Art therapist Kaitlin McManus will be on site to help participants who want to discover meaning in their artwork while they are creating.

All ages and experience level are welcome. Four people can participate simultaneously for 30 minutes each, unless there is no one waiting to join, in which case artists can stay longer.

Sessions run twice a week at the Bateman Gallery at 300-470 Belleville St. on Tuesday evenings from 4 p.m. to 7 p.m. and on Thursdays from 8:30 a.m. to 10:30 a.m. Appointments are not necessary.

READ ALSO: Renowned photographer’s work captured at the Bateman Gallery


Do you have something to add to this story, or something else we should report on? Email: nina.grossman@blackpress.ca. Follow us on Instagram.
Like us on Facebook and follow us on Twitter.

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Fredericton group hopes to connect people with street art and horse barns – CBC.ca

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Artists, get out your spray cans. 

The Fredericton Trails Coalition wants to revitalize part of the city trail between Rookwood Avenue and Smythe Street, near the New Brunswick Exhibition horse barns. 

“It’s nothing but a big canvas,” said Stephen Marr, vice-president of the Fredericton Trails Coalition. 

So, the group hopes to turn it into a huge mural and is looking for proposals.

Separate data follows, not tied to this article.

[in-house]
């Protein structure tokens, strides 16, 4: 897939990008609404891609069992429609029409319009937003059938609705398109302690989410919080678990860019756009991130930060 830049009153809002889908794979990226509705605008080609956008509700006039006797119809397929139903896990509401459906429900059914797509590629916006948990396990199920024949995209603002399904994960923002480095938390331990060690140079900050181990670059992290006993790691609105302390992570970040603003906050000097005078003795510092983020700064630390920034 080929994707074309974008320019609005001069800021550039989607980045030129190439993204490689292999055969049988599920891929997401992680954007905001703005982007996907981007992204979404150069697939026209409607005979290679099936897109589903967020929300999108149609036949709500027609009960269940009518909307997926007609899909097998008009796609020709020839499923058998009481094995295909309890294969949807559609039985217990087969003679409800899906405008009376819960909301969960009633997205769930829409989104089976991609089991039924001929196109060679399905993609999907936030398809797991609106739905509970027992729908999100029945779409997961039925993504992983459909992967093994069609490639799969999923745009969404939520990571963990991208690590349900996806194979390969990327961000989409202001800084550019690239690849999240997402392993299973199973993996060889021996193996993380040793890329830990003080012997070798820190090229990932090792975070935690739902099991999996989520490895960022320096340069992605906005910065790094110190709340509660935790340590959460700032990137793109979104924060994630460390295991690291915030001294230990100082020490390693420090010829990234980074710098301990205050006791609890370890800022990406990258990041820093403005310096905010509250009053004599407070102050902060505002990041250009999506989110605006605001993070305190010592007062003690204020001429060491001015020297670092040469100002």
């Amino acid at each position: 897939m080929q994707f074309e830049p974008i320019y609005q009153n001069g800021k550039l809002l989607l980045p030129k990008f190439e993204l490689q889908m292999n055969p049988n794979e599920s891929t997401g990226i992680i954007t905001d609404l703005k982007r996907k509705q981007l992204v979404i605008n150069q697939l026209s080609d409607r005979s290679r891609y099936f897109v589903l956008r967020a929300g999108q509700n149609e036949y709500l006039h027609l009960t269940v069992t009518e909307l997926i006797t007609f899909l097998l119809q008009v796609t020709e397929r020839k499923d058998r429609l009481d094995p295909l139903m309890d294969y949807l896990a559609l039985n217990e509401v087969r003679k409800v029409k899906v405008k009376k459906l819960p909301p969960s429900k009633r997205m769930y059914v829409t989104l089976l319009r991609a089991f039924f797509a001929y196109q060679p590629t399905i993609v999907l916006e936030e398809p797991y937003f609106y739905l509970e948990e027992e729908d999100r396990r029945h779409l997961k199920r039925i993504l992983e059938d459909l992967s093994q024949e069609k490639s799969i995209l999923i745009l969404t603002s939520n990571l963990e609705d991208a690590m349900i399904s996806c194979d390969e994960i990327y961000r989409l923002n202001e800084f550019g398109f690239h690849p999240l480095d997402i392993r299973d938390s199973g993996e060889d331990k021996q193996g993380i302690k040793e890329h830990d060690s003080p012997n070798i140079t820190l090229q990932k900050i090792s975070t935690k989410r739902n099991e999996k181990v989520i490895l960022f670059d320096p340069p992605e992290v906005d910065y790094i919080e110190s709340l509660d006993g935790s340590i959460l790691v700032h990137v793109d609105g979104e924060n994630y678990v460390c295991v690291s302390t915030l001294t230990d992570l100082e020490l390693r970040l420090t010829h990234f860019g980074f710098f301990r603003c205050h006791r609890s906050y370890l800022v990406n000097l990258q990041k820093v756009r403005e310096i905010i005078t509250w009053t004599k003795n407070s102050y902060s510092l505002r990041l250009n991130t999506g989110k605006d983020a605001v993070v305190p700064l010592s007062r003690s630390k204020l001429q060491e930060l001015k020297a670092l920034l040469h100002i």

The idea came about last year, when organizers were trying to come up with ways to celebrate the community trails — while following physical distancing rules because of COVID-19.

Bringing history and art together 

“It’s something that’s happening all over Canada,” he said. 

For years, the horse barns have been spray painted with bubble letters or funny looking smiley faces.

“Why not beautify it and put something meaningful on there that would actually become a destination for people on the trail?” he said.

The canvas is about 100 metres long and art applications are pretty open-ended.

“If you pigeonhole them you’re not going to allow them their creativity,” he said

There are a lot of people who pass by the area while cycling to work or out for a stroll with kids. So the group is hoping for something that focuses on community and its history.

“The topics are just too numerous to count.”

‘It’s about community’

A call for artists was sent out in the middle of February.

The group has received about 28 applications so far. People have until the end of March to apply.

Then, the proposals will be evaluated by Fredericton’s art community, including gallery owners and art instructors. 

Five artists will be selected in June. Then, they will be asked to do a mockup of the canvas.

The finalist will be announced on June 15, and will get to work after Canada Day. The artist will receive about $20,000 for the project and potential grants.

The artwork is expected to be finished by September. The paint is expected to last five to six years.

Marr said he isn’t worried about taggers destroying the artwork. He said there’s an unwritten rule between taggers that once a mural goes up, it’s off limits. 

“It’s about community involvement and appreciation and inclusiveness on the trails.”